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On the Potential Role of Periodontitis in the Pathogenesis of Alzheimer’s Disease

Journal: Acta Microbiologica Bulgarica (Vol.36, No. 1)

Publication Date:

Authors : ;

Page : 30-35

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Neuroinflammation caused by activation of microglial cells plays a key role in the pathogenesis of Alzheimer's disease which can be enhanced by low grade upstream systemic inflammation and vice versa. There is growing evidence that age related chronic periodontitis drives systemic inflammation and thus finally Alzheimer's disease, therefore a causal link might exist between certain oral pathogens and Alzheimer's disease. In an own pilot study, twenty patients with probable Alzheimer's disease were investigated. In seven of these pathogenic periodontal bacteria were found. The presence of Porphyromonas gingivalis, the key pathogen and one of the species involved in chronic periodontitis, was found to be associated with lower cognitive test scores (mini mental state examination scores p <0.05; clock drawing test p = 0.056). Further, association between lower serum concentrations of immune biomarker neopterin and the presence of Treponema denticola (p <0.01). Serum neopterin concentrations correlated highly significantly with kynurenine to tryptophan ratios indicating activity of cytokine interferon-γ. These preliminary findings point to a possible role of an altered salivary microbiome as a causal link between chronic periodontitis and cognitive impairment in Alzheimer's disease.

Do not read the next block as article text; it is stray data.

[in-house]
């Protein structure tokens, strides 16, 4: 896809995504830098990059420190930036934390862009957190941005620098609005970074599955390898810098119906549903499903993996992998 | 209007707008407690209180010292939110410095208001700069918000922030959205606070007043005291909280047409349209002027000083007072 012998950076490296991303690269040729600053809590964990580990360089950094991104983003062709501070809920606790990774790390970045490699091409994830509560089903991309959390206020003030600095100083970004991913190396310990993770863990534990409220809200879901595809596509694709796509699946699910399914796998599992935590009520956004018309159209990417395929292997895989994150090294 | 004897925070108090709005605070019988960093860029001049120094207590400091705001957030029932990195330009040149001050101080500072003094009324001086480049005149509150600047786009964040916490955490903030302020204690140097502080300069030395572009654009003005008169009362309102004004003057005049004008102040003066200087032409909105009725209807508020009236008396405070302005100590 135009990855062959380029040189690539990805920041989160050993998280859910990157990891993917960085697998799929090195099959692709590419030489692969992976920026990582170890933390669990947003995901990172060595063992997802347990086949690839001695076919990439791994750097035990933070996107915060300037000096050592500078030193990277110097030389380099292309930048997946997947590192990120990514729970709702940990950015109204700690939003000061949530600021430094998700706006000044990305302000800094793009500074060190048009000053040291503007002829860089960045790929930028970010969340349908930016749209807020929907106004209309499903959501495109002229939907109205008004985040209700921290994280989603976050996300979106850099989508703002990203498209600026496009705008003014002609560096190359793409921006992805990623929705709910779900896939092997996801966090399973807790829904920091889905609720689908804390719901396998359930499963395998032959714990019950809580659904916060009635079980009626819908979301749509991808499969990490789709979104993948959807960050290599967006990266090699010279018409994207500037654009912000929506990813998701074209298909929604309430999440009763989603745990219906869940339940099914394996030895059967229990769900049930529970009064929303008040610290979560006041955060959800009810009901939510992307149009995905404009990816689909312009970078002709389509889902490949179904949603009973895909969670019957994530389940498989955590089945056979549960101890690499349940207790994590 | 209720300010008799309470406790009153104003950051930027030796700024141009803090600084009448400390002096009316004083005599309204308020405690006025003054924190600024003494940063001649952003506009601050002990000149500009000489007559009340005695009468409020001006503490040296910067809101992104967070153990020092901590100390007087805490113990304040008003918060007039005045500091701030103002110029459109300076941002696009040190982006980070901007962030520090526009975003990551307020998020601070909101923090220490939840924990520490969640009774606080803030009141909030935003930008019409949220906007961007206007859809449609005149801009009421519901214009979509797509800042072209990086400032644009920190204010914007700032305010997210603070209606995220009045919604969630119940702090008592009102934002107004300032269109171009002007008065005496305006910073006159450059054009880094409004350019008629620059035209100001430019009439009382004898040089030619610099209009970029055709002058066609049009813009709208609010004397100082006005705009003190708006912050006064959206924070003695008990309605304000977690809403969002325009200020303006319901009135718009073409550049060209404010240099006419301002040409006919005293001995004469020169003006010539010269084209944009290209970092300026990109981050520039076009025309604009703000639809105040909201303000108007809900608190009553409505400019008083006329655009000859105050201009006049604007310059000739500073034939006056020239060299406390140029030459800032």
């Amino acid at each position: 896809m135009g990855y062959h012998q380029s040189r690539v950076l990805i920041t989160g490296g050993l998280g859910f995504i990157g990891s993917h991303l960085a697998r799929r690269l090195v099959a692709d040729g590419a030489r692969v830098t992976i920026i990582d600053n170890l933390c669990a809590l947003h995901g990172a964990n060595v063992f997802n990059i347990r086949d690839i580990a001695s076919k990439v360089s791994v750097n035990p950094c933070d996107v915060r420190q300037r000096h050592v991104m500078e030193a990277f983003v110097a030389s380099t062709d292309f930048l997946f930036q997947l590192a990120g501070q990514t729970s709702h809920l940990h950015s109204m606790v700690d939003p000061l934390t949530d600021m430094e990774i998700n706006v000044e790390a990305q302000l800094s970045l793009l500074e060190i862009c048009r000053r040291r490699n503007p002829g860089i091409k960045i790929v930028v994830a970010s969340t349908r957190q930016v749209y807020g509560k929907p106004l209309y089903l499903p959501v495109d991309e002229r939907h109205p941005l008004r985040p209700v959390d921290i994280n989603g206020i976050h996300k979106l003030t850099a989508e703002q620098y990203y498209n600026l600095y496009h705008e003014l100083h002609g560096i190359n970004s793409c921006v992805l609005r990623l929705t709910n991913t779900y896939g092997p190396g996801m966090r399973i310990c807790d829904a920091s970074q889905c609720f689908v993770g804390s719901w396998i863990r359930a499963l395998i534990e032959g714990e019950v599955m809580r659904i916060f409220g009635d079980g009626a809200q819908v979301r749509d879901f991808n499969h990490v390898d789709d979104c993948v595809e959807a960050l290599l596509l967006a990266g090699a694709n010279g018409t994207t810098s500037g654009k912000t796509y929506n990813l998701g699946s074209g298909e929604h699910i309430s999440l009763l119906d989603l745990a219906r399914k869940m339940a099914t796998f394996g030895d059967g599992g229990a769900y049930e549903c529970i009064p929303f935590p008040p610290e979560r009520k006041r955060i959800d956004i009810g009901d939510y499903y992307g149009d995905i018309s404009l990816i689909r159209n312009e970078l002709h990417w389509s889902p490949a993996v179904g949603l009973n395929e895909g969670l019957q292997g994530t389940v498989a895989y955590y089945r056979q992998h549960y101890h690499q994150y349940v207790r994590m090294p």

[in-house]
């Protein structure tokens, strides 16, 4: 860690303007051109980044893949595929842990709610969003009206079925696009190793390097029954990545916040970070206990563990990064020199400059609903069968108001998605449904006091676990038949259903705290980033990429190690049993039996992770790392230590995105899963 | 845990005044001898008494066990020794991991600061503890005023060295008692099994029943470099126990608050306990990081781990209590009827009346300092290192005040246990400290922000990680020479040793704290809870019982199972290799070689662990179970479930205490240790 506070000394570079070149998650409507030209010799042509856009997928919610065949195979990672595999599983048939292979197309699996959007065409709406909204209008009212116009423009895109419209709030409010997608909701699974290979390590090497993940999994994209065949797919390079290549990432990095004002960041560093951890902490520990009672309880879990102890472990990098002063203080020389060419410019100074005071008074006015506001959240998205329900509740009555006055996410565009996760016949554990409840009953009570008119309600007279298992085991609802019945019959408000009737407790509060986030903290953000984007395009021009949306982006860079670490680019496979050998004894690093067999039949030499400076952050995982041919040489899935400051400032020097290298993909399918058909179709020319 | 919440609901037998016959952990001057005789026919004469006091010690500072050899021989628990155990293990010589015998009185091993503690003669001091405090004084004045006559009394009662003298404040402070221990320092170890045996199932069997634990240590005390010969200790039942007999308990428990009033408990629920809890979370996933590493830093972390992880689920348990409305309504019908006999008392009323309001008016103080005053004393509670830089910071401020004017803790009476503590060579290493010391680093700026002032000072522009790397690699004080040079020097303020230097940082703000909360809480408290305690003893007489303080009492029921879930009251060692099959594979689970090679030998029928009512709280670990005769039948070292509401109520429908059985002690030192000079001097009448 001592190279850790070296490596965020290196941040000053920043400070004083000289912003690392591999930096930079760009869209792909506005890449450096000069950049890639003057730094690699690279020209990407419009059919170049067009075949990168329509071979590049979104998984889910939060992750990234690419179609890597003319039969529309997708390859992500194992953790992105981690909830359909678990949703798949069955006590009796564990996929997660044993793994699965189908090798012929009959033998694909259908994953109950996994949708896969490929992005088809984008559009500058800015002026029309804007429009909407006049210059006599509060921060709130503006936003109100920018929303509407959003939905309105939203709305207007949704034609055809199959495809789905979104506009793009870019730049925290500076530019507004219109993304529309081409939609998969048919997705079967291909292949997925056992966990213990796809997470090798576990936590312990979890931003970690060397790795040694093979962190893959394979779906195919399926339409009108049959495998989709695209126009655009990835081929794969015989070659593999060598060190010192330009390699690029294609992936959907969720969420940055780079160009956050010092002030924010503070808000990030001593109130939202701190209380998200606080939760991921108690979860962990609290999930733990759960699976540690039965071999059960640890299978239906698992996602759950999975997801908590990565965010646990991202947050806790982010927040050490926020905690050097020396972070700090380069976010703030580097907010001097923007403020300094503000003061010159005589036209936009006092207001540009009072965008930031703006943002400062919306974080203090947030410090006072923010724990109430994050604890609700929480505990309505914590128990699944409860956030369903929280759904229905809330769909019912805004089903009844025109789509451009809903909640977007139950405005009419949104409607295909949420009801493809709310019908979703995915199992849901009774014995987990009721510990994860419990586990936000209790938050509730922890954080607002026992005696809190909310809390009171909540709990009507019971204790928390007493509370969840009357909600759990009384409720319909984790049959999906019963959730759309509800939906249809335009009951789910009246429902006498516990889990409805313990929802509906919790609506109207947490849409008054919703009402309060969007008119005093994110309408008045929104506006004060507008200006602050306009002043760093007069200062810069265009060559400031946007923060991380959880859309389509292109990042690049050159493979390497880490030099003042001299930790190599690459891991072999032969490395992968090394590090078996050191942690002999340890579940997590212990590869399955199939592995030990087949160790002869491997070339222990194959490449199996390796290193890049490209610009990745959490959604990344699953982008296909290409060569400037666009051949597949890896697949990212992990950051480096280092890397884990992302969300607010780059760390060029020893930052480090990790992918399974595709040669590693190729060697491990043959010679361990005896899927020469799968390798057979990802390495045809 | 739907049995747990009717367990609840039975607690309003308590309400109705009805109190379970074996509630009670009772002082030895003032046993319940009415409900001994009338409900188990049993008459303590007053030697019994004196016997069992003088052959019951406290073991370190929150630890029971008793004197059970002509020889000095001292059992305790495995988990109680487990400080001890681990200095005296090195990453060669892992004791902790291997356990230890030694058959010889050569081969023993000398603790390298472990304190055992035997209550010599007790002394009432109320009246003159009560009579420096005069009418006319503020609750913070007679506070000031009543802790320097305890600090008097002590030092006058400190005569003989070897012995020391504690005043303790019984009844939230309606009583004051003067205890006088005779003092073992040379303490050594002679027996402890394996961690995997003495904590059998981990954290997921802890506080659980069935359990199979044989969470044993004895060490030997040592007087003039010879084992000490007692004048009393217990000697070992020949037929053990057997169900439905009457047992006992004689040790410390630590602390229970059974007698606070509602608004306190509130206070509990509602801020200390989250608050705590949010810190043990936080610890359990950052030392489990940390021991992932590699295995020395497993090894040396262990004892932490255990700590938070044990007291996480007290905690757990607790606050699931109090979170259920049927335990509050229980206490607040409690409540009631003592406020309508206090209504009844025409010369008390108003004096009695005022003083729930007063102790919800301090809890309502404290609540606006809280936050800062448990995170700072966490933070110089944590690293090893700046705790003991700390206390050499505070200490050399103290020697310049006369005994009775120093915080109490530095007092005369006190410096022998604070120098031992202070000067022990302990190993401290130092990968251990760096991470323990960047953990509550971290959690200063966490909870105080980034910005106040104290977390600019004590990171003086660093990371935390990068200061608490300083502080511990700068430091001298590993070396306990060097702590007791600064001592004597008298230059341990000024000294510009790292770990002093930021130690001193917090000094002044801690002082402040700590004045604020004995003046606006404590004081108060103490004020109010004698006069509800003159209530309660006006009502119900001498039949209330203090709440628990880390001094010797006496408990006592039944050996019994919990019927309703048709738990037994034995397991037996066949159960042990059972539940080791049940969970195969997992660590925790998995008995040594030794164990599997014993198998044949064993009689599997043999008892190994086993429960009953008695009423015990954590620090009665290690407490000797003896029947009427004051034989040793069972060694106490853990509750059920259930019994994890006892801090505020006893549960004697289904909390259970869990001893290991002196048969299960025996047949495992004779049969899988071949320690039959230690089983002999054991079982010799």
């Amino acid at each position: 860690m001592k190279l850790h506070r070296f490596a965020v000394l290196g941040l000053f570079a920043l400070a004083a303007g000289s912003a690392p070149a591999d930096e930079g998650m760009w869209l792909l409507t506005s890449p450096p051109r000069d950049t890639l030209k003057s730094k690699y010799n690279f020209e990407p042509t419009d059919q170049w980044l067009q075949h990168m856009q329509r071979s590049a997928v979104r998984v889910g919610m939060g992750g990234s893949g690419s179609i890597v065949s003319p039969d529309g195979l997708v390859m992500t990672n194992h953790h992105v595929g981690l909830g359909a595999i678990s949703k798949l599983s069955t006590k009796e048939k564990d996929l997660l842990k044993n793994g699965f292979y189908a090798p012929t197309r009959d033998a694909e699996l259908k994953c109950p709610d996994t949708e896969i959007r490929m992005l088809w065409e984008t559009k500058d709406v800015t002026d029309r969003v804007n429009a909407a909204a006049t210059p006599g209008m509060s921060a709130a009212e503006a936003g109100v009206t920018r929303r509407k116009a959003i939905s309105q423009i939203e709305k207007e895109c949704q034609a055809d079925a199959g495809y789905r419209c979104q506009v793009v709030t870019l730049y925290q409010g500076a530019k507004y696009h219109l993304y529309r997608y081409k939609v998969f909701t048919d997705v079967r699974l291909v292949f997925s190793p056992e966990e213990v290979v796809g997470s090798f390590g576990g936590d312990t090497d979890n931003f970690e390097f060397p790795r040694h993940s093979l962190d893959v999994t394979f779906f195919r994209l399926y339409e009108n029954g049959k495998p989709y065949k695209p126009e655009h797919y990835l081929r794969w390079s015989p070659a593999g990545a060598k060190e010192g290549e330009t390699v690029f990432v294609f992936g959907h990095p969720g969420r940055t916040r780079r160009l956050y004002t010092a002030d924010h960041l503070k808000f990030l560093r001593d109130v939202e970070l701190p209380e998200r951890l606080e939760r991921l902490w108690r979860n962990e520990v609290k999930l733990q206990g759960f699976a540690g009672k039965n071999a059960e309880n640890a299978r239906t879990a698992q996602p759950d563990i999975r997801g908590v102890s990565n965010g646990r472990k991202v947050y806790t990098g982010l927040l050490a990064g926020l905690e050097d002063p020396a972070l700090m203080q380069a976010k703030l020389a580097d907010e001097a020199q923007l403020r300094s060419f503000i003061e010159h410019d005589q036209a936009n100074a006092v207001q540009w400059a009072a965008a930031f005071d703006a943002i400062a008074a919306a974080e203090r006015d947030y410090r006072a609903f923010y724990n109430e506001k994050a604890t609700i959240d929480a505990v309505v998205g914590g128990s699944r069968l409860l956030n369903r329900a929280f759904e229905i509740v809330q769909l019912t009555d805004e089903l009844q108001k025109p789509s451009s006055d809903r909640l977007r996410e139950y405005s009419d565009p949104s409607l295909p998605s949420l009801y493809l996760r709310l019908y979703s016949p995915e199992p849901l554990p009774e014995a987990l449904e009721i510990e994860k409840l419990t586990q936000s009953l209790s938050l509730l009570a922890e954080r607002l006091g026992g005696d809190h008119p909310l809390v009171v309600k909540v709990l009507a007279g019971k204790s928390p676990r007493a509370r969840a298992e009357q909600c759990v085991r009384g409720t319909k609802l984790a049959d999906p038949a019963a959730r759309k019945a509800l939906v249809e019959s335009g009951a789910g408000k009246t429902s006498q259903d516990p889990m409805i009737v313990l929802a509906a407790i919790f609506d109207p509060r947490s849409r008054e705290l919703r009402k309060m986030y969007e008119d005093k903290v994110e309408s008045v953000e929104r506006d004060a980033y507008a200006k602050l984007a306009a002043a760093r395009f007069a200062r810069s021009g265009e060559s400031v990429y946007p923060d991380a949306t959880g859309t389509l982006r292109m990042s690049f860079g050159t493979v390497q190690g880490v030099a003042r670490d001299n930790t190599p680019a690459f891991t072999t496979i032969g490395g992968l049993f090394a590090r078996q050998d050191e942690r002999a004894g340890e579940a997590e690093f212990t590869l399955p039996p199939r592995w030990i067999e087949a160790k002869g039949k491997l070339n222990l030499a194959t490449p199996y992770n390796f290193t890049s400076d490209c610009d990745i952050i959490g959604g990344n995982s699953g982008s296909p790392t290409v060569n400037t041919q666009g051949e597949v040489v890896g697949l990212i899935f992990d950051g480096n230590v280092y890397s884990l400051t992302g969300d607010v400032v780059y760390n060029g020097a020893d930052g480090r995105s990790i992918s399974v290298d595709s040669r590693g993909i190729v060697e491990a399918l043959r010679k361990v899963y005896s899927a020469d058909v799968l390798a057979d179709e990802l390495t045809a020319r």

Last modified: 2020-07-24 22:07:53